How man-made chemicals have saturated all our lives

Carolyn CobboldCarolyn Cobbold
Carolyn Cobbold
A Birdham-based author has written a new book on the legitimisation of synthetic dyes in food which, she says, sheds a torchlight on many of today’s most controversial issues – from trust in science and food to international disputes over regulation and trade and how man-made chemicals have saturated all our lives.

In A Rainbow Palate: How Chemical Dyes Changed the West’s Relationship with Food, Carolyn Cobbold, a Cambridge University research fellow, explains how the first laboratory-produced chemicals were introduced into food, leading to the wholesale legitimisation of man-made chemicals as food ingredients.

She describes how the widespread use of new chemical substances influenced perceptions and understanding of food, science and technology, as well as trust in science and scientists. “Because the new dyes were among the earliest contested additives in food, the battles over their use offer striking insights and parallels into today’s international struggles surrounding chemical, food and trade regulations.

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“We live in a world saturated by chemicals – our food, our clothes, and even our bodies play host to hundreds of synthetic chemicals that did not exist before the 19th century. By the 1900s, a wave of bright new coal tar dyes had begun to transform the Western world. These dyes were the foundation of the chemical industry we know today. BASF, Bayer, Hoechst and Ciba Geigy were among the chemical companies that started life producing coal tar dyes. Not only did the new dyes lead to the creation of the world’s first techno-science industrial conglomerates, they revolutionised the west’s relationship with chemicals, science and even food.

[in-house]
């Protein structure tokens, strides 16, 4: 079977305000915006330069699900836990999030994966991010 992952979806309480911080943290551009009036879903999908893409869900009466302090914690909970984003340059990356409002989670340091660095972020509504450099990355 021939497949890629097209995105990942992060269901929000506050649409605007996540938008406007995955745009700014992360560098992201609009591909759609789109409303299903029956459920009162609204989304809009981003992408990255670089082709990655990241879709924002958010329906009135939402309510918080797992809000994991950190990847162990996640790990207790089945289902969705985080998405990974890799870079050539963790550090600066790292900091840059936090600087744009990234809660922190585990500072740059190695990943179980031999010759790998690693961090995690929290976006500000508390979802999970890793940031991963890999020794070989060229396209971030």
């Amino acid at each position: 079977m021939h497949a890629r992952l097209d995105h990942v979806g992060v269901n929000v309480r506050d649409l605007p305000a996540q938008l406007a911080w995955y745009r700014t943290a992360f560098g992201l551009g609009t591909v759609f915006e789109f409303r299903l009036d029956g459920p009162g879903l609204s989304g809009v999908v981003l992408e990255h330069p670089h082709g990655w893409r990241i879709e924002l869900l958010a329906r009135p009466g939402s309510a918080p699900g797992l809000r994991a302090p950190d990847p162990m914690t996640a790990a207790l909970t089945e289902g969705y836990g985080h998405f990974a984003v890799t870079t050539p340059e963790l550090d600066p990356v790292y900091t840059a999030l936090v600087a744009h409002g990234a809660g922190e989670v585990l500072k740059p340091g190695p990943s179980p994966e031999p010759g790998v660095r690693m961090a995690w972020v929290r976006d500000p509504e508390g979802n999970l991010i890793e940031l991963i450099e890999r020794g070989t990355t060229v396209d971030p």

“Understanding how new chemicals, created in laboratories from a fossil fuel, came to be accepted as legitimate food additives, despite ongoing concerns about their toxicity and widespread food adulteration, is not just fascinating for historians. This history is one that will reward any reader interested in the machinations and interaction of politics, science, commerce, the media, law and the nation state.

“And the parallels with today’s major political issues are striking including debates over the harm caused by man-made chemicals, the role of scientists in advising governments how to manage coronavirus, balancing the risks of public harm with the benefits of economic growth, national versus international regulation, battles over food trade and growing concerns about food production and provenance.”

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